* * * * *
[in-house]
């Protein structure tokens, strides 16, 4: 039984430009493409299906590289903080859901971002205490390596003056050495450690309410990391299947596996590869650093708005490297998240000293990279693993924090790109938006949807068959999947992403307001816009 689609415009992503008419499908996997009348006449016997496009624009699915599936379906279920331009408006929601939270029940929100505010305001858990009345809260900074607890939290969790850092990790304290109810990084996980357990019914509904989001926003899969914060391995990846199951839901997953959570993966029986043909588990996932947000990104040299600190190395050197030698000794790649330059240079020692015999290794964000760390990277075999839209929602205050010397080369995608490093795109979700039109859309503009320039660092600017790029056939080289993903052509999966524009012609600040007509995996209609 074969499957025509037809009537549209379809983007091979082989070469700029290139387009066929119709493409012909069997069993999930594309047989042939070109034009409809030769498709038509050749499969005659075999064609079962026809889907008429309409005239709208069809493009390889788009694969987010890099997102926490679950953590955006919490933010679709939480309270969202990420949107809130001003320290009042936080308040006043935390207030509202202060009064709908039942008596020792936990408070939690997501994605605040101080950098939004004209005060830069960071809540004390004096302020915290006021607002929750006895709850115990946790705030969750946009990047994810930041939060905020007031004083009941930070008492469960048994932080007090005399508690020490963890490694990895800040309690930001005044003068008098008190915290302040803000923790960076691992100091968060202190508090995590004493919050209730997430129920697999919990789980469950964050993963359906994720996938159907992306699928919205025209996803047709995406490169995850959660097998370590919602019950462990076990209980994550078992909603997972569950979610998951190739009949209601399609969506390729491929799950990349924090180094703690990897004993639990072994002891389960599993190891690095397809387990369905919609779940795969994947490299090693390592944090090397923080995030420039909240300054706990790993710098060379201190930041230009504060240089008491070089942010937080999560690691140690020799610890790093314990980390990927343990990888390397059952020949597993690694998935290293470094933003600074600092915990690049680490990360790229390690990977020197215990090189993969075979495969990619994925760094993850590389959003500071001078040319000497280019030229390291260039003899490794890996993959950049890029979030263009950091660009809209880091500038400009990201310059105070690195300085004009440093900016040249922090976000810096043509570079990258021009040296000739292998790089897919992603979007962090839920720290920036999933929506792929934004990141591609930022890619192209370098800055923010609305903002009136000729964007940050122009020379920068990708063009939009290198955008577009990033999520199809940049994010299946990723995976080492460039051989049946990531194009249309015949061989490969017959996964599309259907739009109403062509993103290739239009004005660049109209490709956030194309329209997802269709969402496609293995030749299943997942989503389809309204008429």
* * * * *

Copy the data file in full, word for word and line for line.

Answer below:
[in-house]
């Protein structure tokens, strides 16, 4: 039984430009493409299906590289903080859901971002205490390596003056050495450690309410990391299947596996590869650093708005490297998240000293990279693993924090790109938006949807068959999947992403307001816009 689609415009992503008419499908996997009348006449016997496009624009699915599936379906279920331009408006929601939270029940929100505010305001858990009345809260900074607890939290969790850092990790304290109810990084996980357990019914509904989001926003899969914060391995990846199951839901997953959570993966029986043909588990996932947000990104040299600190190395050197030698000794790649330059240079020692015999290794964000760390990277075999839209929602205050010397080369995608490093795109979700039109859309503009320039660092600017790029056939080289993903052509999966524009012609600040007509995996209609 074969499957025509037809009537549209379809983007091979082989070469700029290139387009066929119709493409012909069997069993999930594309047989042939070109034009409809030769498709038509050749499969005659075999064609079962026809889907008429309409005239709208069809493009390889788009694969987010890099997102926490679950953590955006919490933010679709939480309270969202990420949107809130001003320290009042936080308040006043935390207030509202202060009064709908039942008596020792936990408070939690997501994605605040101080950098939004004209005060830069960071809540004390004096302020915290006021607002929750006895709850115990946790705030969750946009990047994810930041939060905020007031004083009941930070008492469960048994932080007090005399508690020490963890490694990895800040309690930001005044003068008098008190915290302040803000923790960076691992100091968060202190508090995590004493919050209730997430129920697999919990789980469950964050993963359906994720996938159907992306699928919205025209996803047709995406490169995850959660097998370590919602019950462990076990209980994550078992909603997972569950979610998951190739009949209601399609969506390729491929799950990349924090180094703690990897004993639990072994002891389960599993190891690095397809387990369905919609779940795969994947490299090693390592944090090397923080995030420039909240300054706990790993710098060379201190930041230009504060240089008491070089942010937080999560690691140690020799610890790093314990980390990927343990990888390397059952020949597993690694998935290293470094933003600074600092915990690049680490990360790229390690990977020197215990090189993969075979495969990619994925760094993850590389959003500071001078040319000497280019030229390291260039003899490794890996993959950049890029979030263009950091660009809209880091500038400009990201310059105070690195300085004009440093900016040249922090976000810096043509570079990258021009040296000739292998790089897919992603979007962090839920720290920036999933929506792929934004990141591609930022890619192209370098800055923010609305903002009136000729964007940050122009020379920068990708063009939009290198955008577009990033999520199809940049994010299946990723995976080492460039051989049946990531194009249309015949061989490969017959996964599309259907739009109403062509993103290739239009004005660049109209490709956030194309329209997802269709969402496609293995030749299943997942989503389809309204008429």